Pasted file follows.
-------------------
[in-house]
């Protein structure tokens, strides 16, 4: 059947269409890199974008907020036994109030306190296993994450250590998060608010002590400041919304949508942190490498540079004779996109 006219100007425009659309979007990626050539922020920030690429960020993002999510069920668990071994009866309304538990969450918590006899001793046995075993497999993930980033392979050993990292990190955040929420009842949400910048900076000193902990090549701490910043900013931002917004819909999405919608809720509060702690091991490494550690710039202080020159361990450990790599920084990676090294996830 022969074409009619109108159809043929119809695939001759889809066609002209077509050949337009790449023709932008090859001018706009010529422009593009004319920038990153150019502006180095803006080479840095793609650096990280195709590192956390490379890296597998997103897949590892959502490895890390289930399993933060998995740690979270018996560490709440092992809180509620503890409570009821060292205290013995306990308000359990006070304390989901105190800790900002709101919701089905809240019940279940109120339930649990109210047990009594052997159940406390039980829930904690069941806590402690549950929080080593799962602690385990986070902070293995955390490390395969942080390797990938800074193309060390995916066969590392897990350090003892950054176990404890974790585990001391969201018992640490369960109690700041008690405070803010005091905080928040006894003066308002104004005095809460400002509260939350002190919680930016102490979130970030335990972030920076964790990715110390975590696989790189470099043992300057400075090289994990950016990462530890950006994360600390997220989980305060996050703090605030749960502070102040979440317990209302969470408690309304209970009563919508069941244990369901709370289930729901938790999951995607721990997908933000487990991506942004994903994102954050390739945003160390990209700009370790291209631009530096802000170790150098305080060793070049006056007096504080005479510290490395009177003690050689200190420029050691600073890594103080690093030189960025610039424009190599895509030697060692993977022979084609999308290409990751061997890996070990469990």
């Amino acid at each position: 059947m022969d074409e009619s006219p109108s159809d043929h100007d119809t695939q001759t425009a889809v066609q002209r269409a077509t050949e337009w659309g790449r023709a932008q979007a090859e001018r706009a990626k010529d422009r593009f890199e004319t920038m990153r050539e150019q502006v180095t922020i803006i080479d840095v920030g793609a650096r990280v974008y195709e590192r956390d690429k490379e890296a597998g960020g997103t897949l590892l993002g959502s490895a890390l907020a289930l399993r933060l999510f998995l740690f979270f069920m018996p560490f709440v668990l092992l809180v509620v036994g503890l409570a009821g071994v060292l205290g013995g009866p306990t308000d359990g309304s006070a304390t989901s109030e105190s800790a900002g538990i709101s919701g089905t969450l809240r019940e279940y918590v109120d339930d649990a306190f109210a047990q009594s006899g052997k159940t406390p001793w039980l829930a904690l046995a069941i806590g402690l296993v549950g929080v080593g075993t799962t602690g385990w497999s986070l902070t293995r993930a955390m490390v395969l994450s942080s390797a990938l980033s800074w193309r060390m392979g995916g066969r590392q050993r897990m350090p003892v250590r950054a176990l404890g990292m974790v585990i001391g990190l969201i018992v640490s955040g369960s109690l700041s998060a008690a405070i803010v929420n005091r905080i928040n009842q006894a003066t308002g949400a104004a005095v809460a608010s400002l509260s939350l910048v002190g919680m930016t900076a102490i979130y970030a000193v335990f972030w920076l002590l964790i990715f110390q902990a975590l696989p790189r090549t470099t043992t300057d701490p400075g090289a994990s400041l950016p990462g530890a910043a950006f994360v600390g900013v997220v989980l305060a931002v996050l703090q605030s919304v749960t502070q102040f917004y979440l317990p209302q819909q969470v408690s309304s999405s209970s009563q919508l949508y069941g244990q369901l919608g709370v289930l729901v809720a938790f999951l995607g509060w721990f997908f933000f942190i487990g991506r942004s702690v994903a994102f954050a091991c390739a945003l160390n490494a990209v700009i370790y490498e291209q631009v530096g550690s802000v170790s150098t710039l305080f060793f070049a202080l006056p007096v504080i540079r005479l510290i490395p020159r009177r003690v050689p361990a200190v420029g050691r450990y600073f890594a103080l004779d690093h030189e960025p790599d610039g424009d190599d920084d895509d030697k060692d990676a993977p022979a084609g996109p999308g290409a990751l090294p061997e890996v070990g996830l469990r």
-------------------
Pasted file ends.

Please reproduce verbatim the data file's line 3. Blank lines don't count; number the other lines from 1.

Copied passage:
């Amino acid at each position: 059947m022969d074409e009619s006219p109108s159809d043929h100007d119809t695939q001759t425009a889809v066609q002209r269409a077509t050949e337009w659309g790449r023709a932008q979007a090859e001018r706009a990626k010529d422009r593009f890199e004319t920038m990153r050539e150019q502006v180095t922020i803006i080479d840095v920030g793609a650096r990280v974008y195709e590192r956390d690429k490379e890296a597998g960020g997103t897949l590892l993002g959502s490895a890390l907020a289930l399993r933060l999510f998995l740690f979270f069920m018996p560490f709440v668990l092992l809180v509620v036994g503890l409570a009821g071994v060292l205290g013995g009866p306990t308000d359990g309304s006070a304390t989901s109030e105190s800790a900002g538990i709101s919701g089905t969450l809240r019940e279940y918590v109120d339930d649990a306190f109210a047990q009594s006899g052997k159940t406390p001793w039980l829930a904690l046995a069941i806590g402690l296993v549950g929080v080593g075993t799962t602690g385990w497999s986070l902070t293995r993930a955390m490390v395969l994450s942080s390797a990938l980033s800074w193309r060390m392979g995916g066969r590392q050993r897990m350090p003892v250590r950054a176990l404890g990292m974790v585990i001391g990190l969201i018992v640490s955040g369960s109690l700041s998060a008690a405070i803010v929420n005091r905080i928040n009842q006894a003066t308002g949400a104004a005095v809460a608010s400002l509260s939350l910048v002190g919680m930016t900076a102490i979130y970030a000193v335990f972030w920076l002590l964790i990715f110390q902990a975590l696989p790189r090549t470099t043992t300057d701490p400075g090289a994990s400041l950016p990462g530890a910043a950006f994360v600390g900013v997220v989980l305060a931002v996050l703090q605030s919304v749960t502070q102040f917004y979440l317990p209302q819909q969470v408690s309304s999405s209970s009563q919508l949508y069941g244990q369901l919608g709370v289930l729901v809720a938790f999951l995607g509060w721990f997908f933000f942190i487990g991506r942004s702690v994903a994102f954050a091991c390739a945003l160390n490494a990209v700009i370790y490498e291209q631009v530096g550690s802000v170790s150098t710039l305080f060793f070049a202080l006056p007096v504080i540079r005479l510290i490395p020159r009177r003690v050689p361990a200190v420029g050691r450990y600073f890594a103080l004779d690093h030189e960025p790599d610039g424009d190599d920084d895509d030697k060692d990676a993977p022979a084609g996109p999308g290409a990751l090294p061997e890996v070990g996830l469990r």